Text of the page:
The OOHC outsourcing fiasco is occurring during an underfunded crisis leaving Caseworkers and other Child Protection staff burnt out.
In the past year, the vacancy rate for Caseworkers has increased by 250 per cent, with 166 vacancies reported in June 2023. The Department of Communities and Justice is losing more Caseworkers than it is employing, with a net loss in 2022-23 of 22 staff. Aboriginal staff are leaving at a higher rate, a crisis when their cultural knowledge is so vital to a community so heavily involved in the Child Protection system.
The result is a workforce of relatively inexperienced Caseworkers, with more than a quarter still in their first two years of employment with the Department.
A report found low staffing numbers are believed to be among of the reasons for some of the deaths of children known to Child Protection 2022.
“Our grading is woefully outdated. We need to be paid commensurate with the work we do,” said Allison Corrigan, Secretary of the Community Services Departmental Committee.
“The starting wage of a Caseworker is $75,992. In comparison, the starting wage of staff doing similar work in Youth Justice is $100,011. This is despite the fact we need tertiary qualifications, and Caseworkers in Youth Justice do not.”
The PSA CPSU NSW has written to the Government demanding higher band levels for workers starting careers in the Child Protection system.
“We need higher wages to attract and retain staff,” said PSA CPSU NSW General Secretary Stewart Little. “A PSA evaluation found these staff are underpaid.”
The Child Protection system has seen an increase in Level One cases, which require investigation within 24 hours. For example, this could be a response to sexual assault allegations. However, the system simply does not have the staff to deal with this explosion in numbers.
“We have never seen it taking so long to respond to Levels One, Two and Three,” said one member. “For example, a Level One could take more than a week; a Level Two, which should be investigated within 72 hours, could take three weeks; and a Level Three can take months instead of the required 10 days.
“Now we have no Caseworkers, I recently went out to a case with non-government worker who was not trained as a Caseworker. She was supposed to be my secondary worker, but did not work for the Government and her notes won’t hold up in court if it gets there.”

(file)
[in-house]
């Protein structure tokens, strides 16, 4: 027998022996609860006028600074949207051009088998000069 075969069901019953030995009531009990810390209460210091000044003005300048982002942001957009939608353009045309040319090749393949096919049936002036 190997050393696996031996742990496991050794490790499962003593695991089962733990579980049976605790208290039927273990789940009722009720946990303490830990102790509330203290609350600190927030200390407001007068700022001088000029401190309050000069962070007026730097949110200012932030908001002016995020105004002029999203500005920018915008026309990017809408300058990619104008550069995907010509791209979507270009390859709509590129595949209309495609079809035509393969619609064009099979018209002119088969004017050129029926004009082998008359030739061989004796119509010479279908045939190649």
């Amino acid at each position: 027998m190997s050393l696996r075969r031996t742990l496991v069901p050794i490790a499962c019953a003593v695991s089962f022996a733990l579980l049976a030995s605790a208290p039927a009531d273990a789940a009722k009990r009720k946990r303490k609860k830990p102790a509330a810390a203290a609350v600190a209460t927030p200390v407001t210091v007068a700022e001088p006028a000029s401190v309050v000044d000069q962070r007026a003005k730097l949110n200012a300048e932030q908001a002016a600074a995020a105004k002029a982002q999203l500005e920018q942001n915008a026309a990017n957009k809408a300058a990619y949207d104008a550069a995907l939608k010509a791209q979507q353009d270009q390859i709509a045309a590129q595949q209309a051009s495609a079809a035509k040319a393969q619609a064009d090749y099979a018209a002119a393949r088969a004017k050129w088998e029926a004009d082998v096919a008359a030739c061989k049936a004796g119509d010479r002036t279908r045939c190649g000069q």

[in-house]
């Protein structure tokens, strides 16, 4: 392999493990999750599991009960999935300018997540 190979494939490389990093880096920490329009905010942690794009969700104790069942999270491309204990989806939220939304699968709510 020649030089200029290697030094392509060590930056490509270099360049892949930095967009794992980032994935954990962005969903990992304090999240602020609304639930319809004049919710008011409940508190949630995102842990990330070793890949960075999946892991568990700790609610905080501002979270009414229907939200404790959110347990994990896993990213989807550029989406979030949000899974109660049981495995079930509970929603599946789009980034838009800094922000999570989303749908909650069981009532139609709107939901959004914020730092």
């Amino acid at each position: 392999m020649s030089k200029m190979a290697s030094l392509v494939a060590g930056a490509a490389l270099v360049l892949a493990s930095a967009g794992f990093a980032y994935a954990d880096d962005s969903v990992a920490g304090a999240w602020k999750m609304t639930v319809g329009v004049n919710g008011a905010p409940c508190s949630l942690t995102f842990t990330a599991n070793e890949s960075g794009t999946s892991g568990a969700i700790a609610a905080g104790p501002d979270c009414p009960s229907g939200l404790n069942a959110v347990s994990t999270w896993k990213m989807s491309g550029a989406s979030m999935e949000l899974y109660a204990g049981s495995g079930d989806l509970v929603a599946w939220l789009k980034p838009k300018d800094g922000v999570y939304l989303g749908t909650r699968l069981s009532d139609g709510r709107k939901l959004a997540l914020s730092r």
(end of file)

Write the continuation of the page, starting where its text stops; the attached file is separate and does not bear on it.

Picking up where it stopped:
PSA CPSU NSW Assistant General Secretary Troy Wright said the Minister needs to put more money into the right parts of the system, therefore cutting this huge outsourcing bill.
“The problems are well documented,” he said. “We have to snap this loss of staff.”
He said hiring more staff will free Caseworkers to do their jobs. However, with the average Caseworker quitting after 18 months on the job, Mr Wright said the Minister needs to look at making the job more attractive by raising salary levels.
“There is a risk otherwise that Community Services becomes something akin to the fifth year of a Social Work degree,” he said. “Then people just leave for a better-paid job elsewhere and the Department has to retrain yet another employee at yet more expense.
“This is not a section of the Public Sector the Government can afford to ignore. Even the most ardent free market zealot would agree that caring for vulnerable kids is a key responsibility of the state. We need to do better.”
Due to a shortage of support staff, Caseworkers are struggling as administrative work keeps them from working with children.
“I’m holding a complex Aboriginal family, with secured records, making my job harder as I can’t get support from other staff to assist with administrative tasks, keeping me from my actual role,” said one member. “My to-do list is exploding, and I can’t get the help required.
“This family requires weekly visits, but the location of the placement means I have a three- to four-hour turnaround just to visit them: that does not even include the time required to write up what is going on.
“This is keeping me from seeing other siblings in the same family.
“Of six children, four are in placement. Some of the carers are neglectful simply because the pool of people the children can go to is so shallow.
“We need to attend to the children, yet still have to read reports from parents. I’m up working until 1:30am some mornings. Then I am offered a late start the following day, but with so much on my plate, there is no way I can take that up.
“The reality is that our hours are exploding daily, yet we have to fight for overtime. It is nothing short of wage theft.
“The community needs to know that Child Protection is run in a way that staff are just too scared to raise issues for fear of being labelled a troublemaker.”